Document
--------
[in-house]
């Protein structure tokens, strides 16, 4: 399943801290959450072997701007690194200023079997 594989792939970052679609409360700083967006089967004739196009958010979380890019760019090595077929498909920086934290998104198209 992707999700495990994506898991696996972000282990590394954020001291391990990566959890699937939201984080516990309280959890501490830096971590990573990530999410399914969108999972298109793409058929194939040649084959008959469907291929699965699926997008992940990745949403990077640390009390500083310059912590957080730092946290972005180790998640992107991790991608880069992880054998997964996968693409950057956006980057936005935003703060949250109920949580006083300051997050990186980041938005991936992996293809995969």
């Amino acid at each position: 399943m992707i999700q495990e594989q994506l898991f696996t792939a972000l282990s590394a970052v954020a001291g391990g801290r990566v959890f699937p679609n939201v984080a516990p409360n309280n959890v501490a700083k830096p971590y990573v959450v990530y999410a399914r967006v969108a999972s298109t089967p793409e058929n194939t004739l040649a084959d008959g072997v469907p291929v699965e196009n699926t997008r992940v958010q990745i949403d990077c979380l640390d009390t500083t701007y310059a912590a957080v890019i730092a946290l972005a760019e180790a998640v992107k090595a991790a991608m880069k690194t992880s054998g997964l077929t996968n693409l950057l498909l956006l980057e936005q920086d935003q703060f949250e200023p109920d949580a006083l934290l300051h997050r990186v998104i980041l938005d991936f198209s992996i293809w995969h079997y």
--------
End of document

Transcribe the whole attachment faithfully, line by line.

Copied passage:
[in-house]
């Protein structure tokens, strides 16, 4: 399943801290959450072997701007690194200023079997 594989792939970052679609409360700083967006089967004739196009958010979380890019760019090595077929498909920086934290998104198209 992707999700495990994506898991696996972000282990590394954020001291391990990566959890699937939201984080516990309280959890501490830096971590990573990530999410399914969108999972298109793409058929194939040649084959008959469907291929699965699926997008992940990745949403990077640390009390500083310059912590957080730092946290972005180790998640992107991790991608880069992880054998997964996968693409950057956006980057936005935003703060949250109920949580006083300051997050990186980041938005991936992996293809995969």
């Amino acid at each position: 399943m992707i999700q495990e594989q994506l898991f696996t792939a972000l282990s590394a970052v954020a001291g391990g801290r990566v959890f699937p679609n939201v984080a516990p409360n309280n959890v501490a700083k830096p971590y990573v959450v990530y999410a399914r967006v969108a999972s298109t089967p793409e058929n194939t004739l040649a084959d008959g072997v469907p291929v699965e196009n699926t997008r992940v958010q990745i949403d990077c979380l640390d009390t500083t701007y310059a912590a957080v890019i730092a946290l972005a760019e180790a998640v992107k090595a991790a991608m880069k690194t992880s054998g997964l077929t996968n693409l950057l498909l956006l980057e936005q920086d935003q703060f949250e200023p109920d949580a006083l934290l300051h997050r990186v998104i980041l938005d991936f198209s992996i293809w995969h079997y």